Defense needs to catch up to UMass basketball’s offense ahead of showdown with Harvard

  • The UMass men’s basketball team focused on its defensive effort this week in practice after giving up at least 80 points in each of its past four games. CHRIS TUCCI/UMASS ATHLETICS

  • The UMass basketball team’s defense needs a pick me up to reach the level of its red-hot offense. CHRIS TUCCI/UMASS ATHLETICS

Published: 12/3/2021 1:53:45 PM
Modified: 12/3/2021 1:53:12 PM

AMHERST – Offense took a backseat during the UMass men’s basketball team’s week between games. The Minutemen have figured out how to score. It’s stopping opposing teams that needs extra attention ahead of Saturday’s noon tipoff against Harvard.

“We've got to be better defensively. That's the bottom line. Our offensive numbers are through the roof right now,” UMass coach Matt McCall said. “You look at it as a coach always and, you know, is it schematically what we're doing now? We have to do what we're doing just at a higher level.”

UMass (5-3) has allowed 79.8 points per game, currently in the bottom 25 in college basketball. Opponents have shot 48.4 percent from the field against the Minutemen and 37.4 percent from 3. Both percentages rank lower than 300th nationally. Kenpom.com, which measure’s efficiency and adjusts for strength of opponent, ranks UMass’ defense No. 254 out of 358 Division I teams.

“That's the biggest thing is fixing that side of the ball. When you watch us play defense, there's such a lack of aggressiveness, “ McCall said. “We need to increase our tenacity and our effort on defense and try to take teams out of things like they try to do us.”

McCall regularly challenged the Minutemen this week in practice to increase their effort. They’ve given up more than 80 points in each of their last four games and recognized where strides can be made.

“I think it’s a want to. It’s hard, playing defense for 40 minutes is a really tough thing to do,” UMass forward Trent Buttrick said. “You’ve got to give everything you’ve got on both ends of the floor, and that’s when you get a sub. There’s really no time for plays off or possessions off.”

Junior guard Noah Fernandes affirmed that team’s schemes have been sound. He said the Minutemen defend team’s initial actions well. It’s when opponents run further sets or grab offensive rebounds that UMass has faltered.

“We're pretty locked in on the defensive end, you know, like our first effort,” he said. “Then another guy will help another teammate and after that it’s the third or fourth effort where we’re messing up later in the shot clock. We’ve got to do a better job of communicating stuff when it gets late in the shot clock.”

The Minutemen have also struggled finishing the last act of defense: ending an opponent’s possession with a rebound. Opponents are outrebounding UMass by four boards a game. The Minutemen only grab 31.6 rebounds per game, 322nd in the country.

“I think that's coaching. We got to, as a staff, make sure that we're, we're holding everyone to a certain standard defensively,” McCall said. “I think we have capable defenders. When you're a talented offensive player, that means you can move just as well on the other end.”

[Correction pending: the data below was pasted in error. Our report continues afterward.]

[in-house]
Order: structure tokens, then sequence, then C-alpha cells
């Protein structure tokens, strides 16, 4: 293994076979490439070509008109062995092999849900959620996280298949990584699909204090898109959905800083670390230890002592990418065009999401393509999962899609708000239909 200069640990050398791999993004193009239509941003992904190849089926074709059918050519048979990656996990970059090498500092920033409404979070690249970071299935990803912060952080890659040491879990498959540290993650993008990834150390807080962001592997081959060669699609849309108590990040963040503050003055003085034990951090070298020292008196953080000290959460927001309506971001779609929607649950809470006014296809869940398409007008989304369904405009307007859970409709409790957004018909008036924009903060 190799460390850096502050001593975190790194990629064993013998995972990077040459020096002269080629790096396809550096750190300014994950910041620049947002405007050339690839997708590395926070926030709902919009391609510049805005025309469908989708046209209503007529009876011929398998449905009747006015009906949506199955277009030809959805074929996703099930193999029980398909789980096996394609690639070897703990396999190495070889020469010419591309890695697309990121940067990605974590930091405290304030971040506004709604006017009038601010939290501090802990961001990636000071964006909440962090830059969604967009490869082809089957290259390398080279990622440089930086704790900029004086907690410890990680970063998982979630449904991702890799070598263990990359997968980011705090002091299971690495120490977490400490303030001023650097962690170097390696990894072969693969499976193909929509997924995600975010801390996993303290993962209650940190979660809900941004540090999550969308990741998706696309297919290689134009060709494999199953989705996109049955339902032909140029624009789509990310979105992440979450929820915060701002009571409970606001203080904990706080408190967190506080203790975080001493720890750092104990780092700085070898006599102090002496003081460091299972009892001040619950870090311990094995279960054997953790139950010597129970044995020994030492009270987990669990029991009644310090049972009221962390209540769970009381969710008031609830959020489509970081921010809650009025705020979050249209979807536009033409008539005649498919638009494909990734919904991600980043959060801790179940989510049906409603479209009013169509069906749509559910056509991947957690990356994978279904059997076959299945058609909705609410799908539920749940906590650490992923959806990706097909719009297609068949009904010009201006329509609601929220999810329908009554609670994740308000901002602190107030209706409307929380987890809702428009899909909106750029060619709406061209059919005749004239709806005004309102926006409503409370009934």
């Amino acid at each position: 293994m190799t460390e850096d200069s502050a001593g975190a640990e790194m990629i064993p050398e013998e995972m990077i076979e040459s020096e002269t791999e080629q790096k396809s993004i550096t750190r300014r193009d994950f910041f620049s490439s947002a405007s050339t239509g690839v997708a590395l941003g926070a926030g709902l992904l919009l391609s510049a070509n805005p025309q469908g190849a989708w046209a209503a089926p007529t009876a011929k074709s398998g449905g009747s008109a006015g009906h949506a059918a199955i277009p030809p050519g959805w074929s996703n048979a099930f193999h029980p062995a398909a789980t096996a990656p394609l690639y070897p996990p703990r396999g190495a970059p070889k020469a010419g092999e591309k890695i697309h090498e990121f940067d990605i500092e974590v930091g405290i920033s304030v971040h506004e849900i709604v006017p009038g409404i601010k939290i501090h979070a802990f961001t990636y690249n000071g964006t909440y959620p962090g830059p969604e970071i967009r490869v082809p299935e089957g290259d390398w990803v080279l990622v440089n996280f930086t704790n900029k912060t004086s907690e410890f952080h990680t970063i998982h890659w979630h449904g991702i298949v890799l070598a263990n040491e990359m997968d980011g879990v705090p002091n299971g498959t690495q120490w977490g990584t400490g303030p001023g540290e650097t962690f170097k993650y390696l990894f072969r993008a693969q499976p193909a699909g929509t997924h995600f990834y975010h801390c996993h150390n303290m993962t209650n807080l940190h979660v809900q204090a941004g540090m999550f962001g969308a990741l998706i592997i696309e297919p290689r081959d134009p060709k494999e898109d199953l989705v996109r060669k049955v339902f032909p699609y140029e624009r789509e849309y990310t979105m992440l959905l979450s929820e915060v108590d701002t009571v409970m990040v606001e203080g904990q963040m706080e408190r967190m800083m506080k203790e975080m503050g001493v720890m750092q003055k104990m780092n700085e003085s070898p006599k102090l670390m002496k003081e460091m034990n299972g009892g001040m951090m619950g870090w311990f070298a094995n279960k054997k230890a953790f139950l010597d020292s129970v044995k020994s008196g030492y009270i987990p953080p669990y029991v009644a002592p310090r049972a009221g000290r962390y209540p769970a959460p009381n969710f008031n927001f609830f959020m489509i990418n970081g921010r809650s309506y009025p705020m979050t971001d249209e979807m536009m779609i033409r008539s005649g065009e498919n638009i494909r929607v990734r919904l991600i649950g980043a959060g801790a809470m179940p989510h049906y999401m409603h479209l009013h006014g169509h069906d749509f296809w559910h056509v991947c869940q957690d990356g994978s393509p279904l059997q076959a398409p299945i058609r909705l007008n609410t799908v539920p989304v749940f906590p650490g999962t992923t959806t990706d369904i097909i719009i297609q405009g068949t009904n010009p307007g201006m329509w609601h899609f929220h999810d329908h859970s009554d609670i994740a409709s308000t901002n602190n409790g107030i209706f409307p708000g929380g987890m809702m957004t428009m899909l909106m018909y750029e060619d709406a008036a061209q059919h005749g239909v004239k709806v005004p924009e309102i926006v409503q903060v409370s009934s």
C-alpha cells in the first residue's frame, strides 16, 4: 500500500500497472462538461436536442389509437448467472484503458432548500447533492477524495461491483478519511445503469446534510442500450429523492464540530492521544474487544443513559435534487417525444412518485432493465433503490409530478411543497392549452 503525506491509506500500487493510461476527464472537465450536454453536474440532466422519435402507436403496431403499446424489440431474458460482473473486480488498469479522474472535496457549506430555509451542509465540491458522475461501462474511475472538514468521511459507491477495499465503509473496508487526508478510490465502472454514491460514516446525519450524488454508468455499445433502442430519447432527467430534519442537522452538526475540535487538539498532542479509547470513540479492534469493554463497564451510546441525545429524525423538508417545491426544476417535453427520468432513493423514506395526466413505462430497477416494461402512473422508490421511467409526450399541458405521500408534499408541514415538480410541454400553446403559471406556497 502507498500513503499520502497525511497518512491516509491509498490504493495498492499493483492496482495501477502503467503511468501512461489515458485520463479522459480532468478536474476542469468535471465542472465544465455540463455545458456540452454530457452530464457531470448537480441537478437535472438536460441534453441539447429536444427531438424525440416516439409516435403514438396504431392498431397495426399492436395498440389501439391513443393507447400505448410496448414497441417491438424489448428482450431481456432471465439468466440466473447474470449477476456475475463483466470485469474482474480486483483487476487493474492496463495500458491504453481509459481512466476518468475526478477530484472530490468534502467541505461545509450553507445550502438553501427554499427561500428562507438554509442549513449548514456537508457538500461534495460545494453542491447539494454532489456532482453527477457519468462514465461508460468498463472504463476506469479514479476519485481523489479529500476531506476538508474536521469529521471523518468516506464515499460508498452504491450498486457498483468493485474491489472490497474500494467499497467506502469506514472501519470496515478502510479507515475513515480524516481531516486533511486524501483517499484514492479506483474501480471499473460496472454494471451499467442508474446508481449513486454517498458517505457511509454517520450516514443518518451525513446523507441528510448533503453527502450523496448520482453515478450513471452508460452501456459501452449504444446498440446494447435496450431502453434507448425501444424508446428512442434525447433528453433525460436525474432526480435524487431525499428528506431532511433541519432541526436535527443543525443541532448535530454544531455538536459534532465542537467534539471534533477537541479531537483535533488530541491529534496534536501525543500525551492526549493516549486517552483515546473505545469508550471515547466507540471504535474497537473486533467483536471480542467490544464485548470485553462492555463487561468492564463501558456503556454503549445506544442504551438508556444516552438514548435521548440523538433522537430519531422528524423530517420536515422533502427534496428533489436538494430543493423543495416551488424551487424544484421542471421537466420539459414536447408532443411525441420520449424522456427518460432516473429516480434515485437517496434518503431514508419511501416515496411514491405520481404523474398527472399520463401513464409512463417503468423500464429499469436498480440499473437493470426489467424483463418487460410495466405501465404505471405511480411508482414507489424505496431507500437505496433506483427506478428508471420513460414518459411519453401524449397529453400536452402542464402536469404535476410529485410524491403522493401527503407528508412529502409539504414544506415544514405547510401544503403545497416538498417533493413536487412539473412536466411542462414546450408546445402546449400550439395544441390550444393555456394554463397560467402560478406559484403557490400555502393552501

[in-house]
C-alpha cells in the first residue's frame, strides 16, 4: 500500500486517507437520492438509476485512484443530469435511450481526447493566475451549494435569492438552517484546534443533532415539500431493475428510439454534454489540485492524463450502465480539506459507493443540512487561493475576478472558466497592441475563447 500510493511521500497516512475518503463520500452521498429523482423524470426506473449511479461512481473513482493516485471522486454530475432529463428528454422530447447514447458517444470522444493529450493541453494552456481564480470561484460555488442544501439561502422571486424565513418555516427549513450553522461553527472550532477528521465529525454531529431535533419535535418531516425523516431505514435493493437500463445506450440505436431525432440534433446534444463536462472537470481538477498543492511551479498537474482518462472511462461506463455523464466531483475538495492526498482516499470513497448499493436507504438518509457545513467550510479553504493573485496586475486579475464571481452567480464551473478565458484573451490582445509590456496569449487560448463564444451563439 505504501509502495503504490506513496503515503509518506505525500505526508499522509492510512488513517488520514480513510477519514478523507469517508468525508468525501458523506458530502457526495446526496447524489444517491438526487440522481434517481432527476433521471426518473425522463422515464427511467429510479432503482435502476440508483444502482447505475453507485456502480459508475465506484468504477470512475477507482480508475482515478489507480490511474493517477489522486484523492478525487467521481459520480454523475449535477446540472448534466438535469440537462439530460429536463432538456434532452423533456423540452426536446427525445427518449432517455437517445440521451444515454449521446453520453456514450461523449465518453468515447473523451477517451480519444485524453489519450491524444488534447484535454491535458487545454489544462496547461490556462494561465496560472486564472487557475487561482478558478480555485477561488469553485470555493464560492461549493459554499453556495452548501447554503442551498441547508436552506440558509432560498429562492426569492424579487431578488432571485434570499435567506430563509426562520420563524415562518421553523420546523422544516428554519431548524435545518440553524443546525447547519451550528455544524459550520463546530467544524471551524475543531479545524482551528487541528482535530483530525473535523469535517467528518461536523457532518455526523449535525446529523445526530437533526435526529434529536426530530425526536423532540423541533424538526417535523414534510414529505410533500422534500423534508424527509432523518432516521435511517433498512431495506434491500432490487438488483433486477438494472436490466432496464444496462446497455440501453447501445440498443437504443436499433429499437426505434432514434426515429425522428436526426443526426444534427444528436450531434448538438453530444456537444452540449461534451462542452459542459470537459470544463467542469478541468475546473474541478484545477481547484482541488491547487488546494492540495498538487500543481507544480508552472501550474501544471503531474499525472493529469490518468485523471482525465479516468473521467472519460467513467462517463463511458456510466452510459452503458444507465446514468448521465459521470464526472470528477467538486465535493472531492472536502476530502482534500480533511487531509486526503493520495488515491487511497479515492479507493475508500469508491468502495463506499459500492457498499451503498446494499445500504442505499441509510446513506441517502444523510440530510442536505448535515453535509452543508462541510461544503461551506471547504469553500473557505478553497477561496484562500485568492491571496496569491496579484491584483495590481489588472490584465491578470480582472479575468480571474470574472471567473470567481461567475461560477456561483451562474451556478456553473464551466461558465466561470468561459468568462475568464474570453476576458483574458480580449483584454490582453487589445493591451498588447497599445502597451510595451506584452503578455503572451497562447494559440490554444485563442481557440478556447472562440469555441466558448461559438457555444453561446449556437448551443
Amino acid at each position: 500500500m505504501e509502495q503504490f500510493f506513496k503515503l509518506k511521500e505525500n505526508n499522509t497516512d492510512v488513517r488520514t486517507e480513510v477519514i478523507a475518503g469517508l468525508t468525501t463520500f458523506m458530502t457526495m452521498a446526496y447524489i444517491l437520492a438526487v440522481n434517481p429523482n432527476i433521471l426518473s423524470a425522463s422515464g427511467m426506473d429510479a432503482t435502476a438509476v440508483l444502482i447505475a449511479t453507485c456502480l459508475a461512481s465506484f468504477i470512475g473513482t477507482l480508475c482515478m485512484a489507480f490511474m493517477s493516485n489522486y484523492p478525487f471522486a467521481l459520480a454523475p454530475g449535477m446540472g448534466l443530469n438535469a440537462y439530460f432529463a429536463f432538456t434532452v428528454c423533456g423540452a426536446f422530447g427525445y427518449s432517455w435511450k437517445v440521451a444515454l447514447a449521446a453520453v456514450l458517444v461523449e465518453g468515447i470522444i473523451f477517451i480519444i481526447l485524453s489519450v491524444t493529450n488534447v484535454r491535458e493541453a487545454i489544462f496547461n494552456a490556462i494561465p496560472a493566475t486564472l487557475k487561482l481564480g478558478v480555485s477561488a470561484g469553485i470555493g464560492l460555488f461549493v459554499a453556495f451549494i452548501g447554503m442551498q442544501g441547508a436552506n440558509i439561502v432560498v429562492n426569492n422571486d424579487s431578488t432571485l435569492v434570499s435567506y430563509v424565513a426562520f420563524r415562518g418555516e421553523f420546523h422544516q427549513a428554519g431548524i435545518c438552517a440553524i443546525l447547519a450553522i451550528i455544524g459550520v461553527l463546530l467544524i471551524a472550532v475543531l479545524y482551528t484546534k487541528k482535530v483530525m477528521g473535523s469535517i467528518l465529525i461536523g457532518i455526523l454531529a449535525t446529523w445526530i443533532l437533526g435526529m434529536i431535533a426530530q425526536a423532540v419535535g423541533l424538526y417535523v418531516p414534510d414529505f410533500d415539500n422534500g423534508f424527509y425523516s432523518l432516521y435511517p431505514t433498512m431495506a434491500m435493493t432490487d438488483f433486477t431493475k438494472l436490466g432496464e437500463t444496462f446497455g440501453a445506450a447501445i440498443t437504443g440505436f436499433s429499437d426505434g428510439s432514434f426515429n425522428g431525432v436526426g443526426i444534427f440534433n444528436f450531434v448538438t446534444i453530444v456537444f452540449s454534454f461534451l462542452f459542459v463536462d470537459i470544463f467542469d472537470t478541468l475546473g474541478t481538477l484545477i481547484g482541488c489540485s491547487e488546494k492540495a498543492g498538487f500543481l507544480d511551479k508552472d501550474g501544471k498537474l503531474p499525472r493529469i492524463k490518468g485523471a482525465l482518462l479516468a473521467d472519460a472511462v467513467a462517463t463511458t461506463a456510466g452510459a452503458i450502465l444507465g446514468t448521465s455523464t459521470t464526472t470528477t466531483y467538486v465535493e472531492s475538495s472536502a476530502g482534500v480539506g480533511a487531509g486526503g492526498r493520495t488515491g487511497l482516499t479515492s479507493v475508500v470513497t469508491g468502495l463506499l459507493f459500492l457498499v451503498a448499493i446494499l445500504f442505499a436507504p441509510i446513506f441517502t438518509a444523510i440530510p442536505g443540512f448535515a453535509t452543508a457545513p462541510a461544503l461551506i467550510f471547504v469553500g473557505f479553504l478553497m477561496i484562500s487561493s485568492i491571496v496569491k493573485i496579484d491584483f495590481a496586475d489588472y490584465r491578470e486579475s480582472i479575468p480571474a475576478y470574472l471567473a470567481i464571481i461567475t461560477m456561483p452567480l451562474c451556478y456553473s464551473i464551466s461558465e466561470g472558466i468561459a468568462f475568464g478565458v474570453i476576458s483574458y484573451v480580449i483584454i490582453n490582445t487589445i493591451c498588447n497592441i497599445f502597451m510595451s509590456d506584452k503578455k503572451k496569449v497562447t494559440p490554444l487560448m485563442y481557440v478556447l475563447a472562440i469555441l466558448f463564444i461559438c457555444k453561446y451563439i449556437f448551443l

When UMass trailed Rutgers by 12 with about 7 minutes left Saturday, McCall switched to a zone defense. The Minutemen only allowed nine points the rest of the way and won on a Fernandes buzzer-beater.

“It was effective. You’ve got to rebound out of it and do those type of things, but I like our zone,” McCall said. “It’s been good for us. We’ve got to keep working on it and practice and get better at it so we can go to it when man’s not working for us.”

Despite the defensive issues and need for improvement, the Minutemen are above .500 and have won their past two games thanks to a torrid offense and blistering 3-point output. UMass scores 82.2 points per contest, good for 33rd-best in the nation. They’ve made the third-most 3s in the nation (93) and attempted the second most (234).

“We’re a team that really moves and shares the ball and we're not turning it over. So when you add those two things in there, you can be a lethal offensive team. You know, we've got guys that are shooting it at a high clip from the perimeter. You know, those percentages are through the roof,” McCall said. “It really goes back to our ability to take care of the basketball and our unselfishness.”

The Minutemen average 14.6 assists per game. That’s 117 assists compared to just 83 turnovers for a 1.41 assist-to-turnover ratio that ranks 42nd in the country. Ten UMass players have reached double-digit scoring figures this season. UMass has put at least three players in double figures every game and had six in a win over UMass Lowell last week.

“Our whole team’s super unselfish. You really never know, it’s not on anybody’s mind while we’re in the game. It’s just play the game and we’ll look at the score sheet after,” Fernandes said. “We’re just trying to find open guys and make the right play. Being unselfish with a talented team like we have is the most important thing on offense.”


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